Saturday, July 24, 2010

Wobbly Times number 69


I'm an immigrant.

The elephant in the room of the immigration/refugee debate is the question of wage labour. Wage labour is a commodity, sold in the free market. Without wage labour, no capital would be produced. The employing class wants labour power to be cheaper, just like any buyer wants their commodities to be cheaper. More bang for the buck. So, from our rulers' perspective, immigration is all about increasing the supply of labour power in order to lower its price in the marketplace. But, our rulers don't want to lower the price too much i.e. not at the expense of losing control of the political situation in the nation. This is why our rulers speak in terms of 'sustainable population' and 'turning the boats back' and such. Our rulers want an ordered immigration process, preferably one in which they can pick and choose their labour power, their immigrant wage-slaves, by the needs for such and such skills in the marketplace for labour. This is why they want refugees to wait in camps and not pay people smugglers to get them on rickety boats to sail into Australian waters. Our rulers want to be able to pick and choose which refugees to admit to Australia on the basis of the skills the Australian ruling class needs, not based on the needs of the refugees for asylum.

I say all this as a revolutionary. I'm not a guilt-tripped radical liberal. I say this as an advocate for the abolition of wage labour and for the institution of a worldwide classless society of freely associated producers who determine, for themselves, how to distribute their socially created wealth to themselves. This level of democracy will allow for the free movement of humans between regions of the planet i.e. the end of the political State will at the same time be the end of political boundaries between States.

Radical liberals, just plain liberals or conservatives, are for maintaining the wage system in some form or another. Of course, they differ, depending on their definitions of Justice. An ideal, like Justice, can be reached through one adopting the proper ideas and living by them. Christians and other religiously minded people have been trying this method of achieving Justice for centuries. Changing the mode of production, one is told, is old fashioned and out of date. Well, that's what a radical liberal thinks, nine times out of ten. It's nice; but ultimately many will suffer much more over time because of the ineffectiveness of merely attempting to reform the wage system to make it nicer. Better to concentrate one's political energy in the direction of promoting common ownership of the collective product of labour i.e. social revolution.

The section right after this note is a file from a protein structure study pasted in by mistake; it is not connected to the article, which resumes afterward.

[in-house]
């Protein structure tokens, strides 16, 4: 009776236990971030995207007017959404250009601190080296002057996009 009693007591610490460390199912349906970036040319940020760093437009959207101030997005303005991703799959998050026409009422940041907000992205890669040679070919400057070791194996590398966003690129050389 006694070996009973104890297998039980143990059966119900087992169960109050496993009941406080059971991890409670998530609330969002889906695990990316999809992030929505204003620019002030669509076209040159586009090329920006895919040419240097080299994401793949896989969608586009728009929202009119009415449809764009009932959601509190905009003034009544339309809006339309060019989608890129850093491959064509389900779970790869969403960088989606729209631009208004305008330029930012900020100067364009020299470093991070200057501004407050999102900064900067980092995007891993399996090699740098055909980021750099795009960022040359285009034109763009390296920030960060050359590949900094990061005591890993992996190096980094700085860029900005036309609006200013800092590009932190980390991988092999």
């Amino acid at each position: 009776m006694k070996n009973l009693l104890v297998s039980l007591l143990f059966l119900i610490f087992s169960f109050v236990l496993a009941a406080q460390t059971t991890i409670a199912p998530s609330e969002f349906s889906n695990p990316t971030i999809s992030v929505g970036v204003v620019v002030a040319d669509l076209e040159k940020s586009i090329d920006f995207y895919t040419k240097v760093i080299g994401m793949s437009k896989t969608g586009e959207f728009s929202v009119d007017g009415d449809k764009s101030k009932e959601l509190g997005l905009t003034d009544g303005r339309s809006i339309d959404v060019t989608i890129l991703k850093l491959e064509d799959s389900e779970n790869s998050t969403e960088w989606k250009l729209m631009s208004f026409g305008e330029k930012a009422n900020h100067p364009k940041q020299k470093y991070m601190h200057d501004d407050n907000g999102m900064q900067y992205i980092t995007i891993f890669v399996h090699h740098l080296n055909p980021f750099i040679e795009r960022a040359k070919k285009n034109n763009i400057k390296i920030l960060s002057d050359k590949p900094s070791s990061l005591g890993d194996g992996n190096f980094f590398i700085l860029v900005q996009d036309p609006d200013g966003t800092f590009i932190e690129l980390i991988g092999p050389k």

Shorter work time and its relation to the issues of how xenophobic anti-immigration sentiments are stirred amongst the working class, all nicely illustrated most forcefully here.  Note the lack of moral appeal and the richness of hard class analysis.  This and other insights into what makes the working class weak and what could make it strong are presented in this speech given in New York City in 1903.  Some socialists used to speak this way.  Nowadays, it's mostly just radical liberalism in a socialist dress.

from Daniel DeLeon's  speech of 1903:  
"The Capitalist Class knows that what brings on the increased supply is not immigration so much, but the improved and ever improving machinery, held as private property. For every immigrant by whom the labor market is overstocked, it is overstocked by ten workingmen in the country whom privately owned machinery displaces. The Capitalist Class is full well aware that if this fact be known the conclusion would leap to sight ; to wit, that the solution oi" the Labor Problem is simply the public ownership of the machine. If fifty men, working ten hours a day, can, with improved machinery, produce as much as one hundred did before without such improved machinery, the publicly owned machine would not, as the privately owned machine does, throw out fifty men; it would throw out five of the former ten hours of work. It is clear as day to the Capitalist Class that it must raise dust over this fact so as to conceal it; and no better means to this end is offered than the fomenting of the plausible delusion that the evil lies in immigration. Anti-immigration laws are the fruit of these two purpose. Such laws kill two flies with one slap ; they draw attention away from the nerve that aches, and simultaneously they help to set the workers of the land in racial and creed hostility against the newcomers, who, of course, the Capitalist Class itself sees to shall not be lacking. Obviously, it is in the interest of the Working Class that this brace of fatal delusions be dispelled from their minds. What does the Labor Leader do? He helps nurse both delusions."

Needless labour is potential free-time.  Think of the intimacies you could achieve with family, friends and neighbours, if you had time of your own.  

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